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Emerging c-MET Inhibitors in HCC

Panelists: Ghassan K. Abou-Alfa, MD, Memorial Sloan Kettering Cancer Center; Richard S. Finn, MD, UCLA; Laura M. Kulik, MD, Northwestern University Feinberg School of Medicine; R. Kate Kelley, MD, University of California-San Francisco; Riad Salem, MD, Northwestern University Feinberg School of Medicine
Published: Thursday, Mar 23, 2017



Transcript:

Ghassan K. Abou-Alfa, MD:
No doubt that with regorafenib, we’re not laying in our arms and being comfortable. But there’s a lot going on in regard to the field, and this, again, by the way, is good news for the patients before anybody else. With this, I would like to go over a few drugs. Tell us where things are going. There are 2 c-MET inhibitors still awaiting reporting. Let’s start with the tivantinib from Richard’s standpoint.

Richard S. Finn, MD: To your previous question about individualizing treatment, the clinical study with tivantinib is probably the first biomarker-directed study in advanced HCC, as far as identifying a predictive marker. Tivantinib is an oral, small molecule, non-ATP competitive inhibitor of c-MET—c-MET being the hepatocyte growth factor receptor. It has a long history of data suggesting it’s important in driving the development of liver cancer. It’s not a far stretch considering its ligand is hepatocyte growth factor. And what was interesting about the development of tivantinib is they did a randomized phase II study versus placebo in second-line, which, by and large, was a negative study showing that tivantinib really did not improve survival significantly over placebo.

However, retrospectively in a preplanned analysis, they looked at patients who had high c-MET expression in their tumor by immunohistochemistry. And in those patients who were defined as c-MET low, again, there was no benefit to tivantinib. But in a subset that had high c-MET expression, not only did the control group do very poorly—so high c-MET was a poor prognostic factor—but it also predicted for benefit to tivantinib. Meaning, if you’re high c-MET and you got tivantinib, you did better than the placebo group that was high c-MET. So that was the basis for a confirmatory study.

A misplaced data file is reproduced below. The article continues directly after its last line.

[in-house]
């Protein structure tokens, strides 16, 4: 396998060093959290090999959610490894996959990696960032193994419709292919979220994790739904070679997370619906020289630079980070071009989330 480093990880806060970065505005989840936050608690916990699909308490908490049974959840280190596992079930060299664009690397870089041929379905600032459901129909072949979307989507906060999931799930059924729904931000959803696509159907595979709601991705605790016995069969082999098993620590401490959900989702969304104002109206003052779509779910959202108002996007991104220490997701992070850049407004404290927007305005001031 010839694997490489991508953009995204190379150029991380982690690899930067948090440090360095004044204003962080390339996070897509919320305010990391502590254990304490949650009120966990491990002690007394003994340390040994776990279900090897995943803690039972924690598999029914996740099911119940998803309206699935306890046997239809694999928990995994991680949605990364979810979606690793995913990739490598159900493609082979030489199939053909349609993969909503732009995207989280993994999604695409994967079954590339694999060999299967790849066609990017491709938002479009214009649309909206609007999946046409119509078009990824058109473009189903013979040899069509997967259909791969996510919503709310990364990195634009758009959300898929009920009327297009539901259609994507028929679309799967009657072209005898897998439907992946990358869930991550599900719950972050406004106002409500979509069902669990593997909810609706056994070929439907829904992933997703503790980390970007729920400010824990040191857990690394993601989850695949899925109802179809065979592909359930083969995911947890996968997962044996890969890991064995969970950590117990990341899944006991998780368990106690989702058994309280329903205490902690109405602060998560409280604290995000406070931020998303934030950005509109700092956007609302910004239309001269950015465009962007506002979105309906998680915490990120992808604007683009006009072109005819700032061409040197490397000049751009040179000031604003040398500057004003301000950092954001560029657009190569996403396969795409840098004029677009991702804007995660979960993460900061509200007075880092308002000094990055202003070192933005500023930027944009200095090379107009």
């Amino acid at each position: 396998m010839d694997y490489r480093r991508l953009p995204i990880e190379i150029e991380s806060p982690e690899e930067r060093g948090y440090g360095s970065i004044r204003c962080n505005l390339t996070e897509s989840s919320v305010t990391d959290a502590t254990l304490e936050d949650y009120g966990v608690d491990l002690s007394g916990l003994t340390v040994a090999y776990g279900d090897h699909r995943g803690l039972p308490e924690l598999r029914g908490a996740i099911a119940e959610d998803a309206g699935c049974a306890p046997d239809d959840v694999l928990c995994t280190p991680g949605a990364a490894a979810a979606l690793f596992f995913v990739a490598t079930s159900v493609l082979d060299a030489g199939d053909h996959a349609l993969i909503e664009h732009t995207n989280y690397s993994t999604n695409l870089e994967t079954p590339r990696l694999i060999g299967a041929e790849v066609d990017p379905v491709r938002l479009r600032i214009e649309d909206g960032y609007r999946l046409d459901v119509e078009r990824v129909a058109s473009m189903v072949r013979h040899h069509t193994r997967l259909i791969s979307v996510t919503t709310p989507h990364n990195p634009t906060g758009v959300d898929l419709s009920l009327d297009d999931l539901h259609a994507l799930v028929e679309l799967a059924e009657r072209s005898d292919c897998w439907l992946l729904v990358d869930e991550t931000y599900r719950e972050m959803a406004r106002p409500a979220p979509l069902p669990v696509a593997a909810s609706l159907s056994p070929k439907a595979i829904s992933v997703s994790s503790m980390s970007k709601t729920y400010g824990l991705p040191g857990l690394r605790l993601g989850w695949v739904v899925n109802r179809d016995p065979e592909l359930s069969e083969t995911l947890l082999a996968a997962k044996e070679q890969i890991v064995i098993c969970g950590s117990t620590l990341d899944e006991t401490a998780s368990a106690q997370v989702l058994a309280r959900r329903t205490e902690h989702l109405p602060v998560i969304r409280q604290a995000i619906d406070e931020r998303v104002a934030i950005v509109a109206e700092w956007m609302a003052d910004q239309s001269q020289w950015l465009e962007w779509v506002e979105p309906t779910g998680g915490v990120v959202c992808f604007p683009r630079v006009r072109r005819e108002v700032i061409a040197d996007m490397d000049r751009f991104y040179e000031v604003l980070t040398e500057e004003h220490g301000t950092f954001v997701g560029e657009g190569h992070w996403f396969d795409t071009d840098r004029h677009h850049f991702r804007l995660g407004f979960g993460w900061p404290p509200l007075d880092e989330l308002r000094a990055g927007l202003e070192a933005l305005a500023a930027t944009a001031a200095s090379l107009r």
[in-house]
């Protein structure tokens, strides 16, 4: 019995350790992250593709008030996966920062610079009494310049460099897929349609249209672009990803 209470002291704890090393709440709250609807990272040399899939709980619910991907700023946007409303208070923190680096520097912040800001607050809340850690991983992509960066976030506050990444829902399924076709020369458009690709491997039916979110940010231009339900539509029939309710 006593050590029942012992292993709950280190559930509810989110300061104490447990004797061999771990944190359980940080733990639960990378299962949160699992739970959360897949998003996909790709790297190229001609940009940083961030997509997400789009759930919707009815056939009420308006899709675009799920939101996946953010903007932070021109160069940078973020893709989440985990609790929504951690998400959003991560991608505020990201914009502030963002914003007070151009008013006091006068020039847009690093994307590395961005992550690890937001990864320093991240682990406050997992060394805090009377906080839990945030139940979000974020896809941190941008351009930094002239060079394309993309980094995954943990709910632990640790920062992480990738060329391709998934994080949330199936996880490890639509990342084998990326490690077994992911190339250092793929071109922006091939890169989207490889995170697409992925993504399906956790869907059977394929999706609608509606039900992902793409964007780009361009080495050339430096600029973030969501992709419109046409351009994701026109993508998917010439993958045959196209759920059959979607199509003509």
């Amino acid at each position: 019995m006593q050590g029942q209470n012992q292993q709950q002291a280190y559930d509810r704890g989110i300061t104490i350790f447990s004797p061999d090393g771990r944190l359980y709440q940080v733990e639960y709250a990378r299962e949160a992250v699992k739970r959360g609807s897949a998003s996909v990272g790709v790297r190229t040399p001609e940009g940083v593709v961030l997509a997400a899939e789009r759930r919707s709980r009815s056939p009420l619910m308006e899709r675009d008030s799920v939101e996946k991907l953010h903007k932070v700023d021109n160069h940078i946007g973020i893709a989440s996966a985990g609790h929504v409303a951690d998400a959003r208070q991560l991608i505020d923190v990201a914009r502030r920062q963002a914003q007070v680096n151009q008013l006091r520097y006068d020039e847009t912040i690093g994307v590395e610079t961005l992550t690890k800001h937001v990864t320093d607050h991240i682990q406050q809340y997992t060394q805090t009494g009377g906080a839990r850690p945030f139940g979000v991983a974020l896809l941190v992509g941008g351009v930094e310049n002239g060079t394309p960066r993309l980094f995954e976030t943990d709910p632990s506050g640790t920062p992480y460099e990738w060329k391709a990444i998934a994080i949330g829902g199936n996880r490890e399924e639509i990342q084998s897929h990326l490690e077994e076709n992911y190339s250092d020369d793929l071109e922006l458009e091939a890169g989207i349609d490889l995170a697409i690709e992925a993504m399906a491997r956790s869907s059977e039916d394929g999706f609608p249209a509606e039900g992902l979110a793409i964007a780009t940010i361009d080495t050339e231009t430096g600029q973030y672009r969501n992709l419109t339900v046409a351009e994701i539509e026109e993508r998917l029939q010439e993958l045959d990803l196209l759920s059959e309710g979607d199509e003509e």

The randomized, placebo-controlled METIV-HCC study was a phase III study randomizing patients 2:1 between tivantinib or placebo for patients who had a biopsy specimen that showed that they had high c-MET expression. The results of this study are eagerly awaited. It has completed accrual, and I think we should hear about those results shortly. If positive, it will be the first new generation type of study in liver cancer where, like in other diseases, we’re using a biomarker to select patients to get treated.

Ghassan K. Abou-Alfa, MD: I’m definitely voicing a very important appeal for biopsies and checking on the markers and what have we. And here we go: we are both involved in cabozantinib and we are not necessarily keen on that c-MET expression as being a driver for. Tell us about the cabozantinib story.

R. Kate Kelley, MD: Cabozantinib is another multikinase inhibitor that is now approved for use in thyroid cancer as well as renal cell carcinoma. And its principle targets, like sorafenib and regorafenib and its other family members, include VEGFR2 and VEGFR3. But it also has some unique targets including c-MET and several others like RET and AXL. In other tumor types, the expression of c-MET in tumor tissue in paraffin blocks or tumor that’s been collected prior to the start of a study hasn’t really shown a clear relationship with response. That’s in renal cell or in thyroid cancer; in liver cancer, we don’t know yet. But the principle is that there are multiple ways that this drug is potentially inhibiting growth and that c-MET alone may not be the only expression required.

The phase II data of cabozantinib, where a little over 40 patients were treated in a phase II study, they showed pretty encouraging overall survival greater than 11 months in greater than first-line patients—so largely in a second-line population. So that’s prompted a multinational ongoing randomized phase III trial, which we’re hoping will report sometime in the next year or 2, as well and potentially give us another interesting agent to add to the mix here for liver cancer.

Ghassan K. Abou-Alfa, MD: Fascinating that we have, here on the table, 2 drugs, which really are both multikinases with c-MET. One of them is going in a population with 50% 3 to 4+ expression of c-MET while the other, being cabozantinib, is going across the board, understood as being a multikinase with, of course, an interest in c-MET, but not necessarily putting a mark in regard to how much expression. Time will tell. This is really just the fascinating part about what we do day-to-day.